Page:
Once you have done this you will have proven to yourself that you can play fast and this will make your confidence sore and then you can expand your hammer on runs to a very high level. Once you have done this repeat this concept with the other picking styles and then expand them before you know it you will be playing very fast. It worked for me and I still remember my first fast lick and it was a four note pattern that I made up based on a Randy Rhoads lick. Zak Wilde plays alot of short repetitive stuff so if you cannot come up with your own chop to start with learn one of his simpler ones and repeat it until you drive everyone crazy. In conclusion everything that I said adds up to starting out simple and focusing on speed........it took me years as a kid to figure this out because I never had a teacher and the people that were grown up and good who I knew would always show me something to complicated and my head would hurt trying to just remember what it was I was trying to play let alone play it fast. So keep it simple to get started and with a lot of hard work you will become a fast player......just take things one tiny step at a time then piece each tiny step together and you will be a speed demon, it will take time and guitar is something that you never stop learning with but the journey is as fun as the milstone successes. Also remember that speed is only one tool for making great music and never forget how important great timing, feel, vibrato etc. is! Good luck! Ron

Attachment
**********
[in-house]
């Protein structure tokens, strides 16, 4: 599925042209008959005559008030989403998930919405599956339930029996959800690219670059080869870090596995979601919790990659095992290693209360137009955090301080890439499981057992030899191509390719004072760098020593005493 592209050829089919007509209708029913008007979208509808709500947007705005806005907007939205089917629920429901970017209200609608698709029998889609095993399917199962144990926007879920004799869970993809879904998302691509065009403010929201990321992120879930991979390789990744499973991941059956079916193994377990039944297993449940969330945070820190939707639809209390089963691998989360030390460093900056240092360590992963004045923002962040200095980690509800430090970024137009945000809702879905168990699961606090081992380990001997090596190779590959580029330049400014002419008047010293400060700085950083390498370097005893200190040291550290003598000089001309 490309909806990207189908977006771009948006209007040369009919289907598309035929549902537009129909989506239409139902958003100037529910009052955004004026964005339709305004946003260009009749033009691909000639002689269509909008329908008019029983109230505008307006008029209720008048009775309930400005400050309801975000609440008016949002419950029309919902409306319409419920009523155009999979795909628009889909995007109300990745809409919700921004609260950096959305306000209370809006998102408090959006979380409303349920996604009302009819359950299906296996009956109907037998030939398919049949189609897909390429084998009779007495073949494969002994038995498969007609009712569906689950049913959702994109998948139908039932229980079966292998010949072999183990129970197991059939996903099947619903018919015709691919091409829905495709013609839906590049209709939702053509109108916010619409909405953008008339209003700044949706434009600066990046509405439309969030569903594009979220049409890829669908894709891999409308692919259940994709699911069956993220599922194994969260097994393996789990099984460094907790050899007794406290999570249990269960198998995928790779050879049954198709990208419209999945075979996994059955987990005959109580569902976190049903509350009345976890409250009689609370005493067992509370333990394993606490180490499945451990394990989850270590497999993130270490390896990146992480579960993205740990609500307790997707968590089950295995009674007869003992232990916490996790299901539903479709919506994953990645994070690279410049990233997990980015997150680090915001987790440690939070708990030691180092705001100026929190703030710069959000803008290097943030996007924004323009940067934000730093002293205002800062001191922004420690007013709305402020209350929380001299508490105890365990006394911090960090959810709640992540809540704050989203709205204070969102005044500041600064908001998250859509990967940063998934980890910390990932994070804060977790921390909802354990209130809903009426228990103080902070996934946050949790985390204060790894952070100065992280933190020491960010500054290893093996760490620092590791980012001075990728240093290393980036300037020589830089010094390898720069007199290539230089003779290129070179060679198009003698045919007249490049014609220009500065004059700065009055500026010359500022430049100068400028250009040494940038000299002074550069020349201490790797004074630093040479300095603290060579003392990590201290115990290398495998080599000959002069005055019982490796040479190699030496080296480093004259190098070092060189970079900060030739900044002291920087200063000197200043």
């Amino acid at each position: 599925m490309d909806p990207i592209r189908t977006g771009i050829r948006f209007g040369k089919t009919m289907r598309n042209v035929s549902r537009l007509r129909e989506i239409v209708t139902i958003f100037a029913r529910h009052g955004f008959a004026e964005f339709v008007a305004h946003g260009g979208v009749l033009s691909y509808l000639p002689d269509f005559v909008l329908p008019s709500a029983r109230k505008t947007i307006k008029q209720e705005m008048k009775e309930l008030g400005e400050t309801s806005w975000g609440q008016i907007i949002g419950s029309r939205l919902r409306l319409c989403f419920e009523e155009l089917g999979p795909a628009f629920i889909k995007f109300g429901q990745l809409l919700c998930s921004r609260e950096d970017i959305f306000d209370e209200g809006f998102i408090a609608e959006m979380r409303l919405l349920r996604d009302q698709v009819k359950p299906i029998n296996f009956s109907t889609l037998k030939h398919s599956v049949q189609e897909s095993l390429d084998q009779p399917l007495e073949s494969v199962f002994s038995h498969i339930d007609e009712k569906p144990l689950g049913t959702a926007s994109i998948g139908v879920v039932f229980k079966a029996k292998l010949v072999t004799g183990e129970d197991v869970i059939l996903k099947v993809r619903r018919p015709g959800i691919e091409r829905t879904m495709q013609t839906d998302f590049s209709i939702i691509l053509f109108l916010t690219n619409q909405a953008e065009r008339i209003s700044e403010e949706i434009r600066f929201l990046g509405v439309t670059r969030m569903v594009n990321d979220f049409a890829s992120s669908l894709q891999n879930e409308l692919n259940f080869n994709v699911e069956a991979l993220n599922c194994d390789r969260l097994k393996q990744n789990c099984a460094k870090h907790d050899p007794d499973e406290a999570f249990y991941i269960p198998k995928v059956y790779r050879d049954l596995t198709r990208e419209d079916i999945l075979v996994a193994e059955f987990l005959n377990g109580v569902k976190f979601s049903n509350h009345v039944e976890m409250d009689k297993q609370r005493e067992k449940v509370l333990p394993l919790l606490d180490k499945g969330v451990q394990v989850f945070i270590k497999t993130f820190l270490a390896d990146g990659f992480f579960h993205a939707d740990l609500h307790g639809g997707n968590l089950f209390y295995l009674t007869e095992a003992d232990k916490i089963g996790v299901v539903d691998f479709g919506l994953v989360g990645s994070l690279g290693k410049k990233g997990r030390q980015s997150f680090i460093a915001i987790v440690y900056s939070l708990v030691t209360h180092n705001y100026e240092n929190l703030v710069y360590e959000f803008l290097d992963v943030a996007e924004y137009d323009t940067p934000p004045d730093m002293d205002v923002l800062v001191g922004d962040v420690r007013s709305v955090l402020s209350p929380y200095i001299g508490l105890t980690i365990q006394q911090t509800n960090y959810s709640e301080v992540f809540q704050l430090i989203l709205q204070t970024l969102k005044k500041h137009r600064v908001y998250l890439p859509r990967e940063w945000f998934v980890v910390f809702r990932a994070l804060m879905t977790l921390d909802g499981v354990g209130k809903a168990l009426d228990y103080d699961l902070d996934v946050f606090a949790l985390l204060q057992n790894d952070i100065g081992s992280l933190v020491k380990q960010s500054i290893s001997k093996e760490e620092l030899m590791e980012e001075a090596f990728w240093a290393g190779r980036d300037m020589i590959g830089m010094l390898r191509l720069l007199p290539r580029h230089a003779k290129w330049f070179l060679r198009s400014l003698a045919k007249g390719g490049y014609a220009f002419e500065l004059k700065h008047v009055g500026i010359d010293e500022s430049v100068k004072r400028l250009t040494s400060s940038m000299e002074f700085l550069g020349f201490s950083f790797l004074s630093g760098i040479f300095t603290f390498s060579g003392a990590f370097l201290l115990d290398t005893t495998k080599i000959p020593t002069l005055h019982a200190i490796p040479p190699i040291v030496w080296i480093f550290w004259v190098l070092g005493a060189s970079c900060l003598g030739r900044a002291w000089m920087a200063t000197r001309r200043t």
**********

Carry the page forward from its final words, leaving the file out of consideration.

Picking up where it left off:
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Discussion Starter · #10 ·
Woah, you had to tpe that twice?

Golden, sage advice. I honestly think you hit it on the head.